Wednesday, December 29, 2010

Gluten-Free Madness

Due to a recent medical issue, my doctor has placed me on a temporary, but very restrictive diet. Most of the restrictions are quite easy to handle. All but one...gluten! Gluten-rich products have been my best friends for years and, for a short period of time, I must give them a rest.

Gluten is most commonly found in products containing wheat. I know that these days it is a heck of a lot easier, for those on gluten-free diets, to find a plethora of foods to eat. However, most of these products try to mimic the properties of wheat by using substitutions to produce foods like cakes, cookies, crackers, and more importantly, bread. In order to imitate the consistency and texture of these foods, strange additives, e.g. xanthum gum, are often included in recipes.

In reading my blog, I'm sure that you know by now that I've have never been a fan of additives, chemicals, and the like. So, I have been trying to use natural grains and ingredients that are commonly used in the traditional cooking of other cultures. In my search, I have found a wide array of flours, other than wheat-based flour, made from grains, seeds, nuts and even vegetables. Some of these gluten-free flours are made from the following:
- quinoa
- corn (a.k.a. maize)
- chickpea (a.k.a. garbanzo bean, gram, or besan)
- almond
- chestnut
- tapioca (a.k.a. cassava or yucca)
- millet
- potato
- etc.

Making bread out of the above ingredients has been quite the task. Making good-tasting bread has been an even tougher task. (Most taste like cardboard.) I had a eureka moment one day, when I decided to use the following two ingredients:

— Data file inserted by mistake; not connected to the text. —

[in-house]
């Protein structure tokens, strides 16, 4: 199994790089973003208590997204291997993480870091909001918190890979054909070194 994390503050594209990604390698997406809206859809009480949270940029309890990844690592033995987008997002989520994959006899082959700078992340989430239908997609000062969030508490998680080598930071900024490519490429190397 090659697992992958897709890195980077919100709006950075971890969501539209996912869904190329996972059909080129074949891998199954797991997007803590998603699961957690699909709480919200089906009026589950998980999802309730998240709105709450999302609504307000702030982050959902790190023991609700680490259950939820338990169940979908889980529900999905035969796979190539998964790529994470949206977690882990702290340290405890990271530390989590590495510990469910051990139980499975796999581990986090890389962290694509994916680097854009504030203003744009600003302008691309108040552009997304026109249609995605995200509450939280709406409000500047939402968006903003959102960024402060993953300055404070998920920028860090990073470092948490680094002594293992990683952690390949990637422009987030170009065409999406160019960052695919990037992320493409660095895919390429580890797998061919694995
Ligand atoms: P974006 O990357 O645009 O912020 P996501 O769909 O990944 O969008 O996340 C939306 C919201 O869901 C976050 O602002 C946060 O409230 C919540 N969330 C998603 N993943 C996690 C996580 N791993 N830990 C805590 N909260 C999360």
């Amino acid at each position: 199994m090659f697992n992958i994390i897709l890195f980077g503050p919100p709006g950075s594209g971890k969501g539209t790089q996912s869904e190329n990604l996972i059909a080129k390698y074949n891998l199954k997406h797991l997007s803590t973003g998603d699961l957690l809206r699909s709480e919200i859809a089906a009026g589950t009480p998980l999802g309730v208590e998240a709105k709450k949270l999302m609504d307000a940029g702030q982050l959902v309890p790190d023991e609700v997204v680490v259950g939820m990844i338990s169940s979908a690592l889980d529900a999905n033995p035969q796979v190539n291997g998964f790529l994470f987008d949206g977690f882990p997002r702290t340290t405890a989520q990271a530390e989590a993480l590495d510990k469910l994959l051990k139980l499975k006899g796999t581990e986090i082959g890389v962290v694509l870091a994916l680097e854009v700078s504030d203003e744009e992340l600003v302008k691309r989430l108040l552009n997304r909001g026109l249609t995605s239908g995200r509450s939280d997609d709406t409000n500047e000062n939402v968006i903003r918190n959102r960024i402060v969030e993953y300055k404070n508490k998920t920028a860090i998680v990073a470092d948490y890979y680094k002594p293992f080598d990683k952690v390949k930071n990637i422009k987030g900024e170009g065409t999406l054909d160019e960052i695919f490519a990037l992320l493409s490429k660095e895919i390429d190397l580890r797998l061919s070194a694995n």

White rice flour

White rice flour is derived from polished white rice. It has a powdery consistency, much like cornstarch or icing sugar.

Buckwheat flour

Contrary to its name, buckwheat is derived from a plant related to rhubarb and contains no wheat at all. It has a dark, grainy texture and is available in kernels, groats and powdered form.

For this recipe, you will need the following ingredients:

1/2 cup buckwheat flour 
1/2 cup white rice flour
3 teaspoons baking powder
1/2 teaspoon salt
1 1/2 teaspoons sugar

4 teaspoons olive oil 
3/4 cup water

This type of bread is considered a "quick bread", as it does not require the need for yeast.

To make it, follow these easy steps:
- Mix all of the dry ingredients together
- Add the oil and water to the mixture
- Quickly transfer the batter to an oiled loaf pan (use a little bit of olive oil to grease the pan)
- Bake at 375 F for 35 minutes

The result will be a dark loaf resembling the crumbly texture of Irish soda bread. It has a wonderful nutty-artisan quality and, when it's baking, it fills the room with a familiar and tantalizing bread scent.

I practically ate half the loaf in one sitting. (Take that comment with a grain of salt. I have been deprived for quite some time!)

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